Romania At Dawn

In City and Village, the Only Common Sight Was the Blue Flag with Yellow Stars

News | Lucas Jakobsson | February 2007

I entered Romania for the first time in the middle of the night. As the bus made its way deeper and deeper into the country, I saw the sun rising in the east; I saw the fast growing cities of Arad and Timisoara waking up, and I saw the remains of what seemed to be long forgotten villages, inhabited only by elderly people whose children have long since left for work in the cities.

And in city or village, the only common sight was the European Union’s big blue flag with a circle of yellow stars, on cars, on billboards, and flying high over gardens and clock towers.

It was another 10 hours before I reached Bucharest, and I witnessed again and again the many things which have defined Eastern Europe for me, part Slovenian, part Swedish, and long a resident of Croatia: visible economic inequality among people, beautiful natural landscape and so much more potential than is being realized, and the smiles and easiness of the people, who approach you with a feeling of optimism almost non-existent in the developed West. While I saw street dogs in the cities and in the country side, while I saw towns with no billboards, and while I saw garbage even in gardens that people didn’t bother picking up, one could still on occasion see the European flag flying high.

Then at last, after 21 hours in the bus, past the new European Cultural Capital, Sibiu, and the medieval town of Brasov, I finally arrived in Bucharest. The closer I got to the capital, the higher the visible standard of living; the cars and roads got better, the houses bigger. What I did not anticipate though, were the traffic jams. With a population of 22 million, Romania’s economy is growing at 6.4% a year, among the fastest in Europe and in the top 50 in the world; in just a few years, car sales have boomed, leaving the city with over 1 million cars on the streets daily. While Romania struggles to expand the highway system to accommodate this, I sat and waited, as my bus crawled, meter-by-meter, towards its final destination.

Finally, exhausted from the journey, I stepped out of the bus to the embrace of my good friend Petru. We picked up some eats at a local restaurant and entered the compound where my friend lives. There, I felt at home – and not because I had ever been there before, but because of the warmth of a people willing to welcome a stranger into their country.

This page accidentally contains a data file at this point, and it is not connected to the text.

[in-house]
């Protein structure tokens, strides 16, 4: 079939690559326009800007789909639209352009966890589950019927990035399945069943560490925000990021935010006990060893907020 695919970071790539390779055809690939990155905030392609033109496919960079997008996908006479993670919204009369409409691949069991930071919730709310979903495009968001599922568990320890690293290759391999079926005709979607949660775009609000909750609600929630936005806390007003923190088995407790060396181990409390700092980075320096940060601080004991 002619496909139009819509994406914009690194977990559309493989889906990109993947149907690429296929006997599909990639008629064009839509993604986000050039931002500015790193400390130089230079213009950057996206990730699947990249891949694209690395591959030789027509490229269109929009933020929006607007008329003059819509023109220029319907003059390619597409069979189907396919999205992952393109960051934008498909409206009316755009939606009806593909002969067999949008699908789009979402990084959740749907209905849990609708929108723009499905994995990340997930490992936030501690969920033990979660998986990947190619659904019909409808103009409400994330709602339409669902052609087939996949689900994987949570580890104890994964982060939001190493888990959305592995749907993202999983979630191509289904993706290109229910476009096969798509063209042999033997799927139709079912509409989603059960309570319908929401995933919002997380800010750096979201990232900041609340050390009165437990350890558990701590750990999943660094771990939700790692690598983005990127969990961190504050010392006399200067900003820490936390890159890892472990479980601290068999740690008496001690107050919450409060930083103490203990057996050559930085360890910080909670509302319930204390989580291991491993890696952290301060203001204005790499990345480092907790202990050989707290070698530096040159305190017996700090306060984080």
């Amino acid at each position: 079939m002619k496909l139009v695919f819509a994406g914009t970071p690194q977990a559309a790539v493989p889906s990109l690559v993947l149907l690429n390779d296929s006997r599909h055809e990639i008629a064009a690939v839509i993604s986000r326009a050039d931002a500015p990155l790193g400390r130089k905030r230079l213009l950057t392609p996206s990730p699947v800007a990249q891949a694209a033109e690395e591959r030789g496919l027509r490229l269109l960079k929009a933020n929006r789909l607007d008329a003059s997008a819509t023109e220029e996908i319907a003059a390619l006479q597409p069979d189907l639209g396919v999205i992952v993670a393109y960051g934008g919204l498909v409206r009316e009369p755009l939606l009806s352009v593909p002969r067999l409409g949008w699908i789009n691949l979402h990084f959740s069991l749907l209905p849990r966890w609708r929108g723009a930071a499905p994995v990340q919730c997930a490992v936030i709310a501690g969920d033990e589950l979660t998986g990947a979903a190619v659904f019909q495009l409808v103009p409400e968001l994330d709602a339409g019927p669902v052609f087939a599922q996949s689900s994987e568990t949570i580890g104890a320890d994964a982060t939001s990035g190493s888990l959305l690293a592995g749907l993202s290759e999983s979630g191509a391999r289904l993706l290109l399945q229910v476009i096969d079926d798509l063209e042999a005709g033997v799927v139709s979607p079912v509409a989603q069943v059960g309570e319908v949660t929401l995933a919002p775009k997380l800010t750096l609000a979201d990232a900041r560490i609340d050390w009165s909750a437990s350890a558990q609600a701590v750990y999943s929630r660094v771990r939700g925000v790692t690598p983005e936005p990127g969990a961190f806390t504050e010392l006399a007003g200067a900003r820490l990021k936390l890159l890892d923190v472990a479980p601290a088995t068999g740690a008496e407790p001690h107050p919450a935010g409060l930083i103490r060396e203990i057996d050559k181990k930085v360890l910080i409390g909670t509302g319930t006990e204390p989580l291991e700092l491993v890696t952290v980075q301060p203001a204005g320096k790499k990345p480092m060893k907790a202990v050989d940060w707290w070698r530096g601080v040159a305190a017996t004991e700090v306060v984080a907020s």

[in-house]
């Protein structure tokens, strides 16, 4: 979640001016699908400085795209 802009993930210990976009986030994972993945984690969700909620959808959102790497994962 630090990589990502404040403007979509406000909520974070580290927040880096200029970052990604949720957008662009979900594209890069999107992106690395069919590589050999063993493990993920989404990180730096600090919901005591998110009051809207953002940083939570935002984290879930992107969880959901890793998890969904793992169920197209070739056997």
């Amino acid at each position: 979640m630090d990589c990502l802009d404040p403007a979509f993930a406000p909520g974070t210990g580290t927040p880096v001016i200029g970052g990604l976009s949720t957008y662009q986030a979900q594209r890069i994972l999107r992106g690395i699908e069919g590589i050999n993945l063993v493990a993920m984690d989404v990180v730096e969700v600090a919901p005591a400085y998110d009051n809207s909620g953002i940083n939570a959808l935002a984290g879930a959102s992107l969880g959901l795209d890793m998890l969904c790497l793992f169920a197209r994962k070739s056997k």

Their stories are powerful: Nelu Ciobanu, in his 40’s, tried as a young man to "escape" communism, even made it to the border with the West undetected before he changed his mind. Unwilling to leave his homeland, he turned back to stay in Romania hoping for better days.  What he had only dreamed of, he said, the children of today’s Romania will be able to actually achieve.

The new freedoms were also important to Florin Calinescu.

"But first, we need to concentrate on the price that we have to pay [as a country]," Calinescu said. "We can no longer dictate our own national policies as we could before, and many of our skilled workers and bright minds will probably leave the country to seek higher wages in Europe."

Over the week that I spent in European Romania, I felt I was witnessing a country on the rise, industries seemed to be springing up left and right, homes were being built; people saw a middle class developing, and foreigners, seeing a very promising market, were investing and advertising. The fear is that along with prosperity will come the "McDonaldization" of Romania.

All in all, maybe it is true that Romania – and all of the other Eastern European states for that matter – need the European Union more than the Union needs then. But then again there may be some important things that some of the "old" Union members can learn, or perhaps re-learn, from the new: that we work to live, rather than live to work. This mindless consumerism is too often the price of prosperity.

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